Dads always build the best sand castles — at least when it comes to the white-spotted pufferfish. Males of this recently discovered species build exquisite, circular sand nests on the ocean floor, not only for their offspring, but also for the many female mates they hope to attract. The more tempting his large nest is, the more females he can attract for spawning. And he’s more than willing to take responsibility for his playboy lifestyle by taking over parenting duties as well.
Scientists have seen the product of this unusual reproductive behavior for two decades, but it was not until 2014 that they discovered the fish responsible for the geometric patterns they had observed on the sea bed. After all, of the 20 different species of pufferfish living in the Indian and Pacific Oceans, only the white-spotted pufferfish follows this ritual.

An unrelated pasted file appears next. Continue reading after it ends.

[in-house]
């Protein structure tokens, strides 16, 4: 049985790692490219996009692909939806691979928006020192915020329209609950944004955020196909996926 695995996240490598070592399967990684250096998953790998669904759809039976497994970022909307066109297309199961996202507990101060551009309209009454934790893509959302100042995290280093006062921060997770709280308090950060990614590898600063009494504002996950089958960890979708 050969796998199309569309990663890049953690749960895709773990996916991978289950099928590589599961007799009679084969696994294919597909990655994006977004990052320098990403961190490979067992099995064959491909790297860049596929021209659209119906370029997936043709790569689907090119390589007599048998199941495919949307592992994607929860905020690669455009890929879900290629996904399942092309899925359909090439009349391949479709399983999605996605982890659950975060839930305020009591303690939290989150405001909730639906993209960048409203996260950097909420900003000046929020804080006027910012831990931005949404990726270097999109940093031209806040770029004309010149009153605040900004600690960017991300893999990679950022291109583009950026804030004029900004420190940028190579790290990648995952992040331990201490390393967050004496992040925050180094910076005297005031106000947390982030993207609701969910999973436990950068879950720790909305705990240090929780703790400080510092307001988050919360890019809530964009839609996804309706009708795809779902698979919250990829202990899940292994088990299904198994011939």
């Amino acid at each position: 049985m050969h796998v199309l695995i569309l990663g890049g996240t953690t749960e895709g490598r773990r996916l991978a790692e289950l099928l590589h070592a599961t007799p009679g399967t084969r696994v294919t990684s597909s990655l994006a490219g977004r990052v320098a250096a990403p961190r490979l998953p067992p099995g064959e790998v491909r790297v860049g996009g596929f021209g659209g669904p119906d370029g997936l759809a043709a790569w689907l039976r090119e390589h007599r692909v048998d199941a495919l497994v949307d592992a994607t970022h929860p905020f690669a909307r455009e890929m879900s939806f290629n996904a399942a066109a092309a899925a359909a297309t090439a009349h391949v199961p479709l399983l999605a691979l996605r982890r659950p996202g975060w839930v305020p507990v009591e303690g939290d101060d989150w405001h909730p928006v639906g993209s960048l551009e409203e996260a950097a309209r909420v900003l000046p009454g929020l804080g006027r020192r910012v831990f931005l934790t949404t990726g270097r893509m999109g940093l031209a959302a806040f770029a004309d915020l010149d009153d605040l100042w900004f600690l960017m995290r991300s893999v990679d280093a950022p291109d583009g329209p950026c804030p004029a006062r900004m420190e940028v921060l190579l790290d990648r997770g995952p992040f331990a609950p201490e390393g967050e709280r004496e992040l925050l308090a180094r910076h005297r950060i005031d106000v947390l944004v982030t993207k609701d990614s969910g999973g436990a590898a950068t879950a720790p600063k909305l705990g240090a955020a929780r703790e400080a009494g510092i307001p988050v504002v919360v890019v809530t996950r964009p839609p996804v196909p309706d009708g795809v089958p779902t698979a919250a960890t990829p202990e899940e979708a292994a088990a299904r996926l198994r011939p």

Throughout the spring and summer, males construct intricate circular nests with alternating peaks and valleys that can stretch more than six feet across. Then they wait in the middle for a passing female. When one swims by, the male uses his fins to stir up the fine sand particles in the nest. If the female likes what she sees, she ventures into the nest. The male approaches and they vibrate beside one another, with the male biting the side of the female’s mouth during the mating.
The female releases her eggs and swims off. The male takes over, stirring up the sand around the eggs, clearing the nest of debris and chasing off passing fish that get too close the nest. Once the offspring hatch, the male is off to build another nest and get his groove on again.